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Hellhole, U.S.A.

In Wigfield, 'Strangers with Candy' team skewers small towns


Television writers have no affinity for small towns. Consider how many shows take place in major cities, and how the citizens of backwater hamlets usually show up as either naive Mayberry yokels or menacing, buck-toothed sociopaths.

Not surprisingly, when the creative team behind the Comedy Central cult series "Strangers with Candy" decided to write about small towns, they plunged immediately to the bottom of the gene pool. In Wigfield, the new book by Stephen Colbert, Paul Dinello and Amy Sedaris, small-town life looks less like Bedford Falls and more like Arkham Asylum.

The whole thing started with a worm. Sedaris, sister of cynical essayist David Sedaris, had joined with Dinello to sell the idea of a children's book about a worm. Hyperion Books passed on the pitch, but asked if the duo had any other ideas. The answer was yes -- sort of.

"We walked out of the meeting unsure about what we were going to do," says Dinello. "Initially, we were just going to take some pictures in character, and then write funny captions for each. But then I re-read the contract and it said they wanted 50,000 words. So that changed all that."

Sedaris and Dinello turned to Colbert, their collaborator for more than 15 years and co-creator on "Strangers with Candy" as well as the short-lived sketch series "Exit 57." Colbert, a writer and "senior" correspondent for The Daily Show, took some convincing, but eventually got fired up about the idea.

"We started writing it, and they had nothing," Colbert says. "They didn't have a story or a location or anything for the town."

Their premise reminded Colbert of a Daily Show segment he'd produced involving a backward West Virginia town on the verge of extinction. Essentially a stretch of highway two miles long and 200 yards wide, the "town" held little more than strip clubs, used auto parts stores and porno houses.

Colbert's raw footage of that town's oddball residents served as the fodder for Wigfield. The trio improvised characters who might live in such a gloomy little speed trap, and wrote down the funnier bits.

The final product may not be Hemingway, but it's an often guffaw-worthy send-up of rough-neck stereotypes, a Garrison Keillor monologue as told by David Lynch. When fictional narrator Russell Hokes struggles to make good on a book deal (much like the authors), he stumbles upon the largely deserted town of Wigfield, a glorified garbage dump that's soon to be flooded, thanks to the impending destruction of a nearby dam.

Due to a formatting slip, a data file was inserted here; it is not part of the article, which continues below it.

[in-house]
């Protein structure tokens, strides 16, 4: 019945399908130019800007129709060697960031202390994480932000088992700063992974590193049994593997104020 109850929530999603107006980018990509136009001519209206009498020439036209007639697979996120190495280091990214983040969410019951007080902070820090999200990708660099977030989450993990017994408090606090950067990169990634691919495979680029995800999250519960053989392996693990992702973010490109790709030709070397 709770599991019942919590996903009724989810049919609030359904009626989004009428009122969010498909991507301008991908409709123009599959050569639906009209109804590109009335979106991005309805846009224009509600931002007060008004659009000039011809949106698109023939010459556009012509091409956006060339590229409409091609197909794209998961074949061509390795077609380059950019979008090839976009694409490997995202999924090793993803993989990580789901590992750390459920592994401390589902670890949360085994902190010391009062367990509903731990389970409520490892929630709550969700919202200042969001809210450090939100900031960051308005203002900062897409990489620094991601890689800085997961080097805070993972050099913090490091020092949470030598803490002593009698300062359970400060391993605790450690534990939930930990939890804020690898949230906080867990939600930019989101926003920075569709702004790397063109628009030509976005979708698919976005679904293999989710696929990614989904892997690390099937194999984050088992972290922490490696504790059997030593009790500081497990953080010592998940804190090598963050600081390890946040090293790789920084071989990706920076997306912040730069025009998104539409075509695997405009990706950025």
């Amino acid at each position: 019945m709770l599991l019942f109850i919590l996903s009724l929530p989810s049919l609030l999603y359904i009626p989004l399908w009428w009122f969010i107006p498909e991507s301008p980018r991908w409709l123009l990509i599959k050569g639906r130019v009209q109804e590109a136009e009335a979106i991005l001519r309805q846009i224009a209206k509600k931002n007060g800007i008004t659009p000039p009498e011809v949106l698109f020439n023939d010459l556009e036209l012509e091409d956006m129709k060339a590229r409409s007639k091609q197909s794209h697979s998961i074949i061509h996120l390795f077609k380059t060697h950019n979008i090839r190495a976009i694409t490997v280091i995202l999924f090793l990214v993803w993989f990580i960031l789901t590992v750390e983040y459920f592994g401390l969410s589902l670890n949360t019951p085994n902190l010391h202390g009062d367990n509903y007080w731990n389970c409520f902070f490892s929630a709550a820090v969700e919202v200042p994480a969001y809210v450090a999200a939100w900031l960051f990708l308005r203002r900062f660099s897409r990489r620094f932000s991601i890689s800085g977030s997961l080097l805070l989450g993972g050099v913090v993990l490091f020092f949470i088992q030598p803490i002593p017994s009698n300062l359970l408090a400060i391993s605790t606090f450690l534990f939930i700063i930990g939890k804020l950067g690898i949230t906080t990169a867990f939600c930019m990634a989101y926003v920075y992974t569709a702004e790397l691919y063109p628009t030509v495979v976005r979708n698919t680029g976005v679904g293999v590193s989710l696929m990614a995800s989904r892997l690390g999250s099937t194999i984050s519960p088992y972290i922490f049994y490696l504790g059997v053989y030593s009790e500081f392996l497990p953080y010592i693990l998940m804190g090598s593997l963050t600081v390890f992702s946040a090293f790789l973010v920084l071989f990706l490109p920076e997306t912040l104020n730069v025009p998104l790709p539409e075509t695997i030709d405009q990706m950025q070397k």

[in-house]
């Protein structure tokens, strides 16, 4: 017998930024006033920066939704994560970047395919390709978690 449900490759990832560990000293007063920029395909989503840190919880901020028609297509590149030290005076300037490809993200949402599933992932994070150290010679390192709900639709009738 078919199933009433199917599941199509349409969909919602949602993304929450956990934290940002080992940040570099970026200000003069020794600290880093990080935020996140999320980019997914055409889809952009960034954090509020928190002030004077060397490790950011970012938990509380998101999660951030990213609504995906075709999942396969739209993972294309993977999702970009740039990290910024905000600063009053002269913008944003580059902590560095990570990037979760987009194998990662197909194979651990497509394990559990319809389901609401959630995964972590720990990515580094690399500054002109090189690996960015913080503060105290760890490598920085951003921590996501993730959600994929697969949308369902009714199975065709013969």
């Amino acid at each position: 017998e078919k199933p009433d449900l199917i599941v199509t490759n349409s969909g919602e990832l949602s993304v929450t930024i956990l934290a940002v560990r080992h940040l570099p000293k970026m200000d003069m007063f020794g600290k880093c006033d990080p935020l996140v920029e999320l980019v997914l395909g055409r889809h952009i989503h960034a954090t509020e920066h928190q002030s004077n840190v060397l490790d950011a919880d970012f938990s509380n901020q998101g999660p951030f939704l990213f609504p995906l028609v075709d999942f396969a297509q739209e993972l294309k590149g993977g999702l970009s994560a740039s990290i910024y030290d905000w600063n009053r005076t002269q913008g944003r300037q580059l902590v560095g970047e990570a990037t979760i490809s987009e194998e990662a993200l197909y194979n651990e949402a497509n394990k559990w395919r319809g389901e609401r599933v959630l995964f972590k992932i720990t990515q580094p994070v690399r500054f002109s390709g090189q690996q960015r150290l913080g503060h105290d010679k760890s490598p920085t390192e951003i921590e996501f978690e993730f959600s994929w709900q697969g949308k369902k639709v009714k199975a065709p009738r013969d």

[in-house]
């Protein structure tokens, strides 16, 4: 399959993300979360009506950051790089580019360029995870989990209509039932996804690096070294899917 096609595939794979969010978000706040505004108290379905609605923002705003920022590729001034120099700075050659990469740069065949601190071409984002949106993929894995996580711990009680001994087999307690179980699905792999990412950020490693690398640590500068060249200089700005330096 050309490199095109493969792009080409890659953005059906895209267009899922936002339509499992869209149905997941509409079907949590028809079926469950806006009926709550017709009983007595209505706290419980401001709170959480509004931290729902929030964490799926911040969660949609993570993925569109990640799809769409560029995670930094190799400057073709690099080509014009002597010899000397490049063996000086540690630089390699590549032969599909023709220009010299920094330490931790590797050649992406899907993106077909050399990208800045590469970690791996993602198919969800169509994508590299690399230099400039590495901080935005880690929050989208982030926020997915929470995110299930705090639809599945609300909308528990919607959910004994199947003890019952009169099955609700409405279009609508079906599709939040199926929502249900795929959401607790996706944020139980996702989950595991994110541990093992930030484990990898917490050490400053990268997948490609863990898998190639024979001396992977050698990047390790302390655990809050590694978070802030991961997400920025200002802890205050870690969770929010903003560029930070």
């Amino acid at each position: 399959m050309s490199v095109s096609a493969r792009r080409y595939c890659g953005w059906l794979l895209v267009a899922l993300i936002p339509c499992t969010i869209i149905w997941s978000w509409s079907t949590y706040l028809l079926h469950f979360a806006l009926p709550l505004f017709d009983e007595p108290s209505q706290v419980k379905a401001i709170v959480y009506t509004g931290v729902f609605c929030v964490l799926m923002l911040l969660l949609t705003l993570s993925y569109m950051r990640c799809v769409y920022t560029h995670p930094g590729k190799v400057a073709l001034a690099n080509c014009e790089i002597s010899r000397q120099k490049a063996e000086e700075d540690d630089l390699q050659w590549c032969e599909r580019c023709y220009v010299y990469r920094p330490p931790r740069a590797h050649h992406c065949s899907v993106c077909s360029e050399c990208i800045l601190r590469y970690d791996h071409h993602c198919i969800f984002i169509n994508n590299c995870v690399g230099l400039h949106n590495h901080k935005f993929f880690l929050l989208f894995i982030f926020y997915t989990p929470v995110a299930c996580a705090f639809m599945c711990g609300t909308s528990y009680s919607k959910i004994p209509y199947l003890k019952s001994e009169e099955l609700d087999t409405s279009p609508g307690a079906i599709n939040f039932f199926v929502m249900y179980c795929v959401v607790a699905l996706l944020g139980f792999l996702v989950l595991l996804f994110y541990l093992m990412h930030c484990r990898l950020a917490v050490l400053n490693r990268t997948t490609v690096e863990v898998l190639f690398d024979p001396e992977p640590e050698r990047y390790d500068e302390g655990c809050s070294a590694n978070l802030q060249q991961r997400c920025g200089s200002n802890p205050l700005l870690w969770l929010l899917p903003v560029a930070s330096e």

Hokes mounts a series of "interviews" with Wigfield's freakshow locals, from the three competing self-declared mayors, to the tattooed assistant manager at "Mack Donald's." The comedy team brings its trademark deadpan delivery to their redneck rogue's gallery, and absurdity drips from nearly every line.

Even better than the prose, though, is Todd Oldham's side-splitting photography. The authors appear in full regalia as characters equal parts intriguing and grotesque. It's a shame that only 19 images made it into the book, because the collection simply hollers for more.

When Hyperion refused to spring for a full book tour, the writers did some more improvising, launching a multi-city run of theatrical readings of the new book. Dinello calls the performance "a little bit play, a little bit reading, and sort of multimedia," with the comedians bringing the book's characters to life.

The book tour (of sorts) has shown the authors one thing: "Strangers with Candy" fans aren't just out there, they're out there. Which is good news, considering that a "Strangers" film is in the works.

"We did a reading at a Barnes & Noble, which drew like 200 people," says Dinello. "And everyone in line would say things like, 'Would you write "Pee on me"?'" Wigfield isn't the only place populated by weirdos.


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